But the bottom line is this: we are not alone in the universe, because God is there. The sheer size of the universe can drive some people to despair, because when it comes to size in the universe, we really are nothing. But that does not mean that we are insignificant. Yes, the universe is very big, and yes we are very small. But God has a place for us in all this. That is the message of a vast universe: you are nothing, without God. It is God who makes mankind significant in the universe.

    C. God’s gracious concern for tiny man in the universe should humble and amaze us.

God’s gracious concern for tiny man in the universe should humble and amaze us. Look at verses 3-4 together: “When I consider your heavens, the work of your fingers, the moon and the stars, which you have set in place, what is man that you are mindful of him, the son of man that you care for him?” (Psalm 8:3-4) The word translated “mindful” in verse 4 means “to remember” and the word translated “care” means “to pay attention.” David is basically saying, “Why should God even notice tiny man on a tiny planet in the midst of a vast universe? Why should God even remember that we are here or pay any attention to us at all?” When David considers the immensity of the universe, he is humbled and amazed at God’s concern for man, and we should be, too.

III. God gave us a special place of honor in creation (5-9)

But the remaining verses of the Psalm teach us something even more wonderful than that. Not only does God notice us and pay attention to us here on planet earth, but God gave us a special place of honor in creation. Look at verses 5-6: “You made him a little lower than the heavenly beings and crowned him with glory and honor. You made him ruler over the works of your hands.” (Psalm 8:5-6)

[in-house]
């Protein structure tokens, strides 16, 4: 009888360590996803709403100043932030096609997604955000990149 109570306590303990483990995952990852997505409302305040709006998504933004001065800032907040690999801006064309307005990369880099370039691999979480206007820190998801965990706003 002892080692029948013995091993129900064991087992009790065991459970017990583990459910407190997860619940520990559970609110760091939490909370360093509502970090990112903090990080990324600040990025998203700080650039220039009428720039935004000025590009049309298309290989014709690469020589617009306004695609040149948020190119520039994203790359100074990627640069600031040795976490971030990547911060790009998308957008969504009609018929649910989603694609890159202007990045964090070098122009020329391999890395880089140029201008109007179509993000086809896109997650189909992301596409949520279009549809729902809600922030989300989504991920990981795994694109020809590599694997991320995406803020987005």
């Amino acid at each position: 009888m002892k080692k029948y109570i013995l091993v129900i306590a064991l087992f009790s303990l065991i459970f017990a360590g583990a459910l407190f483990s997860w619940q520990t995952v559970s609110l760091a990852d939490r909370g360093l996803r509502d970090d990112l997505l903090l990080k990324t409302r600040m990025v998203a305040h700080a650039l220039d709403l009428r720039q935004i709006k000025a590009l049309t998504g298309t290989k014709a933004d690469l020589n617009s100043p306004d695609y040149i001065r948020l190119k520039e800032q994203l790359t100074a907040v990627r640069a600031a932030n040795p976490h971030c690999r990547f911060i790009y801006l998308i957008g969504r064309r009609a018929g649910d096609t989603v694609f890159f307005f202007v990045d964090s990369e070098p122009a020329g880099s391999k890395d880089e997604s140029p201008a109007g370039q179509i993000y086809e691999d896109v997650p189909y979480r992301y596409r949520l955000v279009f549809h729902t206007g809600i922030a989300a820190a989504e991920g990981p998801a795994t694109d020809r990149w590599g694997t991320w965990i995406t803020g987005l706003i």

A. God made man a little lower than the heavenly beings.

First, God made man a little lower than the heavenly beings. The word translated “heavenly beings” in verse 5 is the plural word for God that we saw back in Genesis 1:1. It can refer either to the angels of heaven, or it can also refer to the one, true God. It is hard to determine which David means here. Perhaps he has left both meanings open for us.

What does it mean that God made us a little lower than himself or the angels? David is simply saying that we are earthly creatures. God and the angels are spiritual, heavenly beings. We are made out of the dust of the earth along with the other animals in creation. We are made lower than the heavenly beings, but notice only a little lower. That means that man is significant in the universe.

    B. God crowned man with glory and honor.

That is brought out even more with the next description: God crowned man with glory and honor. God created man and woman last as the very pinnacle of his creation. And how did God crown man with glory and honor? The Bible tells us that “God created man in his own image, in the image of God he created him; male and female he created them.” (Genesis 1:27) What greater honor could God bestow upon specific members of his creation than to create them in his own image? Yes, man is tiny in the universe. But he is significant. He is only a little lower than the heavenly beings, and he has been crowned with the glory and honor of the image of God.

    C. God made man ruler over all creation.

And as if that were not enough, David goes on to remind us that God made man ruler over all creation. As David writes in Psalm 8: “You made him ruler over the works of your hands; you put everything under his feet: all flocks and herds, and the beasts of the field, the birds of the air, and the fish of the sea, all that swim the paths of the seas.” (Psalm 8:6-8) God made man the ruler over all creation – over all the animals on the ground, over all the birds in the air, over all the fish of the sea.